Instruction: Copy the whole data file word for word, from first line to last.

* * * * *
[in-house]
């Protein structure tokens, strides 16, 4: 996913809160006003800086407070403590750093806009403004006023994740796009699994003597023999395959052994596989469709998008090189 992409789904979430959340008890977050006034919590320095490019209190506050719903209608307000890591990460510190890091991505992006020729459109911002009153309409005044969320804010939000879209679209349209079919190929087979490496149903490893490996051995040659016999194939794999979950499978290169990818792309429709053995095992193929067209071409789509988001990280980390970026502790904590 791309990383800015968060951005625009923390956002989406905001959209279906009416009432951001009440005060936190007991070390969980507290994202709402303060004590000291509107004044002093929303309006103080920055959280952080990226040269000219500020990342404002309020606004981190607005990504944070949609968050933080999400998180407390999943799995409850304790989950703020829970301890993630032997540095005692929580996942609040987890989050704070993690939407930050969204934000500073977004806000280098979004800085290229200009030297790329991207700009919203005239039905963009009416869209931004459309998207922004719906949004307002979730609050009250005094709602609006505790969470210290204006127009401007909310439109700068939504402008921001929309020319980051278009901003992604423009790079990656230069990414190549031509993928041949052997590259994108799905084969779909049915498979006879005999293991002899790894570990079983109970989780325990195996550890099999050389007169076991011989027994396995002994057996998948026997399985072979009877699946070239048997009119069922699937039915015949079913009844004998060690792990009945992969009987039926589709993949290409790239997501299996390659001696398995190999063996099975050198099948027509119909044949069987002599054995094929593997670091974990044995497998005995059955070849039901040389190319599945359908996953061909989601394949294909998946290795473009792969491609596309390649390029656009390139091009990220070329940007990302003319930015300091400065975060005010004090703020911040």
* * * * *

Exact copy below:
[in-house]
């Protein structure tokens, strides 16, 4: 996913809160006003800086407070403590750093806009403004006023994740796009699994003597023999395959052994596989469709998008090189 992409789904979430959340008890977050006034919590320095490019209190506050719903209608307000890591990460510190890091991505992006020729459109911002009153309409005044969320804010939000879209679209349209079919190929087979490496149903490893490996051995040659016999194939794999979950499978290169990818792309429709053995095992193929067209071409789509988001990280980390970026502790904590 791309990383800015968060951005625009923390956002989406905001959209279906009416009432951001009440005060936190007991070390969980507290994202709402303060004590000291509107004044002093929303309006103080920055959280952080990226040269000219500020990342404002309020606004981190607005990504944070949609968050933080999400998180407390999943799995409850304790989950703020829970301890993630032997540095005692929580996942609040987890989050704070993690939407930050969204934000500073977004806000280098979004800085290229200009030297790329991207700009919203005239039905963009009416869209931004459309998207922004719906949004307002979730609050009250005094709602609006505790969470210290204006127009401007909310439109700068939504402008921001929309020319980051278009901003992604423009790079990656230069990414190549031509993928041949052997590259994108799905084969779909049915498979006879005999293991002899790894570990079983109970989780325990195996550890099999050389007169076991011989027994396995002994057996998948026997399985072979009877699946070239048997009119069922699937039915015949079913009844004998060690792990009945992969009987039926589709993949290409790239997501299996390659001696398995190999063996099975050198099948027509119909044949069987002599054995094929593997670091974990044995497998005995059955070849039901040389190319599945359908996953061909989601394949294909998946290795473009792969491609596309390649390029656009390139091009990220070329940007990302003319930015300091400065975060005010004090703020911040």